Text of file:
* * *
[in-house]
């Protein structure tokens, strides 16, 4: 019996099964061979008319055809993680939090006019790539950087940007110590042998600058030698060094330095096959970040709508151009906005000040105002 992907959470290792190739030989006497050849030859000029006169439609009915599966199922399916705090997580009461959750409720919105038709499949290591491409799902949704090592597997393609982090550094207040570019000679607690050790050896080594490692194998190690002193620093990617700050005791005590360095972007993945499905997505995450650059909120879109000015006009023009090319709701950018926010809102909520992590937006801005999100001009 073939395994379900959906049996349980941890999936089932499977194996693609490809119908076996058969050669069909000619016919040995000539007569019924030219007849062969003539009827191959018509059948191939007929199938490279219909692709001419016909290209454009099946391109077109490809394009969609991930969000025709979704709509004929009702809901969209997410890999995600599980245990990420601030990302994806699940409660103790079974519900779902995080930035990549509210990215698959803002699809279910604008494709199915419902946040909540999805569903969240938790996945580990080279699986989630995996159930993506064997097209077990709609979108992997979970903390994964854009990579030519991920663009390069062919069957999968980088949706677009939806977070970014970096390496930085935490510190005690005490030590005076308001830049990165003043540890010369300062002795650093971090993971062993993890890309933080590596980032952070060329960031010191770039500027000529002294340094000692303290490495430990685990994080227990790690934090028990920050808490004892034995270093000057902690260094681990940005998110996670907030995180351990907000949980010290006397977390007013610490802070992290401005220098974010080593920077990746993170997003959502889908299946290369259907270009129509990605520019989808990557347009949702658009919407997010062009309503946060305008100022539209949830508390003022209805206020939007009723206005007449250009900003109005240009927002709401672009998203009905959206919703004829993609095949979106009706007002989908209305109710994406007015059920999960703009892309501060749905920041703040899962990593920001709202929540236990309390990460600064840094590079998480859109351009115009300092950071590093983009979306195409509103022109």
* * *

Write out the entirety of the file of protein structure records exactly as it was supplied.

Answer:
[in-house]
């Protein structure tokens, strides 16, 4: 019996099964061979008319055809993680939090006019790539950087940007110590042998600058030698060094330095096959970040709508151009906005000040105002 992907959470290792190739030989006497050849030859000029006169439609009915599966199922399916705090997580009461959750409720919105038709499949290591491409799902949704090592597997393609982090550094207040570019000679607690050790050896080594490692194998190690002193620093990617700050005791005590360095972007993945499905997505995450650059909120879109000015006009023009090319709701950018926010809102909520992590937006801005999100001009 073939395994379900959906049996349980941890999936089932499977194996693609490809119908076996058969050669069909000619016919040995000539007569019924030219007849062969003539009827191959018509059948191939007929199938490279219909692709001419016909290209454009099946391109077109490809394009969609991930969000025709979704709509004929009702809901969209997410890999995600599980245990990420601030990302994806699940409660103790079974519900779902995080930035990549509210990215698959803002699809279910604008494709199915419902946040909540999805569903969240938790996945580990080279699986989630995996159930993506064997097209077990709609979108992997979970903390994964854009990579030519991920663009390069062919069957999968980088949706677009939806977070970014970096390496930085935490510190005690005490030590005076308001830049990165003043540890010369300062002795650093971090993971062993993890890309933080590596980032952070060329960031010191770039500027000529002294340094000692303290490495430990685990994080227990790690934090028990920050808490004892034995270093000057902690260094681990940005998110996670907030995180351990907000949980010290006397977390007013610490802070992290401005220098974010080593920077990746993170997003959502889908299946290369259907270009129509990605520019989808990557347009949702658009919407997010062009309503946060305008100022539209949830508390003022209805206020939007009723206005007449250009900003109005240009927002709401672009998203009905959206919703004829993609095949979106009706007002989908209305109710994406007015059920999960703009892309501060749905920041703040899962990593920001709202929540236990309390990460600064840094590079998480859109351009115009300092950071590093983009979306195409509103022109």